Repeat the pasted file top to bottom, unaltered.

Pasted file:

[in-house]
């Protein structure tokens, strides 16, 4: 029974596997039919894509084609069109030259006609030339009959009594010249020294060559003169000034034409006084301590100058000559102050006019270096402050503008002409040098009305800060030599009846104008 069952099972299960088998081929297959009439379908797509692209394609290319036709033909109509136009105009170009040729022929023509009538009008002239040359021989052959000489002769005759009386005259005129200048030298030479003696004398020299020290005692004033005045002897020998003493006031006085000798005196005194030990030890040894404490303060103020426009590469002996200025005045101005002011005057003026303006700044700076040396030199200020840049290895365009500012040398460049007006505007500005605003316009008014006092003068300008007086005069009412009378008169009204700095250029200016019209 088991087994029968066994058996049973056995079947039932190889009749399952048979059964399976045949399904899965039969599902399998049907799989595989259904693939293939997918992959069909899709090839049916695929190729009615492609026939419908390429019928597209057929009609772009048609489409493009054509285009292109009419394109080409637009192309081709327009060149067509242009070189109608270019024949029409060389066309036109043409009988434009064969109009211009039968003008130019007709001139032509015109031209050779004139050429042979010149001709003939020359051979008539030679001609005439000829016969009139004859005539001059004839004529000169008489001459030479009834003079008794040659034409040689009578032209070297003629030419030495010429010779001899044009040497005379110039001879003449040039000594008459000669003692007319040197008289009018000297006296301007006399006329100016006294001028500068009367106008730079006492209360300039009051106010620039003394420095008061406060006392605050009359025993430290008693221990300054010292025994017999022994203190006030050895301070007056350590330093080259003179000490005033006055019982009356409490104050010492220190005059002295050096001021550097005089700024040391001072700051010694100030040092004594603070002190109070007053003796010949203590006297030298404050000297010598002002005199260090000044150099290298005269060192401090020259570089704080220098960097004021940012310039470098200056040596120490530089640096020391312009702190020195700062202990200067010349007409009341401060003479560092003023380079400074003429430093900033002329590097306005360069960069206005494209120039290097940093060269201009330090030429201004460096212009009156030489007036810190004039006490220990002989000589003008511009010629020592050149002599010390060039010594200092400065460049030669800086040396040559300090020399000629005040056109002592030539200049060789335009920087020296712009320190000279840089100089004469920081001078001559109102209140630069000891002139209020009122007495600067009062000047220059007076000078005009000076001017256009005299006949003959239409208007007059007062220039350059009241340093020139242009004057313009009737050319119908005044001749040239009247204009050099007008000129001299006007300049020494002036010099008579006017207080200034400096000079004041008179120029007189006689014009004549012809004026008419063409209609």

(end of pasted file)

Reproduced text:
[in-house]
């Protein structure tokens, strides 16, 4: 029974596997039919894509084609069109030259006609030339009959009594010249020294060559003169000034034409006084301590100058000559102050006019270096402050503008002409040098009305800060030599009846104008 069952099972299960088998081929297959009439379908797509692209394609290319036709033909109509136009105009170009040729022929023509009538009008002239040359021989052959000489002769005759009386005259005129200048030298030479003696004398020299020290005692004033005045002897020998003493006031006085000798005196005194030990030890040894404490303060103020426009590469002996200025005045101005002011005057003026303006700044700076040396030199200020840049290895365009500012040398460049007006505007500005605003316009008014006092003068300008007086005069009412009378008169009204700095250029200016019209 088991087994029968066994058996049973056995079947039932190889009749399952048979059964399976045949399904899965039969599902399998049907799989595989259904693939293939997918992959069909899709090839049916695929190729009615492609026939419908390429019928597209057929009609772009048609489409493009054509285009292109009419394109080409637009192309081709327009060149067509242009070189109608270019024949029409060389066309036109043409009988434009064969109009211009039968003008130019007709001139032509015109031209050779004139050429042979010149001709003939020359051979008539030679001609005439000829016969009139004859005539001059004839004529000169008489001459030479009834003079008794040659034409040689009578032209070297003629030419030495010429010779001899044009040497005379110039001879003449040039000594008459000669003692007319040197008289009018000297006296301007006399006329100016006294001028500068009367106008730079006492209360300039009051106010620039003394420095008061406060006392605050009359025993430290008693221990300054010292025994017999022994203190006030050895301070007056350590330093080259003179000490005033006055019982009356409490104050010492220190005059002295050096001021550097005089700024040391001072700051010694100030040092004594603070002190109070007053003796010949203590006297030298404050000297010598002002005199260090000044150099290298005269060192401090020259570089704080220098960097004021940012310039470098200056040596120490530089640096020391312009702190020195700062202990200067010349007409009341401060003479560092003023380079400074003429430093900033002329590097306005360069960069206005494209120039290097940093060269201009330090030429201004460096212009009156030489007036810190004039006490220990002989000589003008511009010629020592050149002599010390060039010594200092400065460049030669800086040396040559300090020399000629005040056109002592030539200049060789335009920087020296712009320190000279840089100089004469920081001078001559109102209140630069000891002139209020009122007495600067009062000047220059007076000078005009000076001017256009005299006949003959239409208007007059007062220039350059009241340093020139242009004057313009009737050319119908005044001749040239009247204009050099007008000129001299006007300049020494002036010099008579006017207080200034400096000079004041008179120029007189006689014009004549012809004026008419063409209609």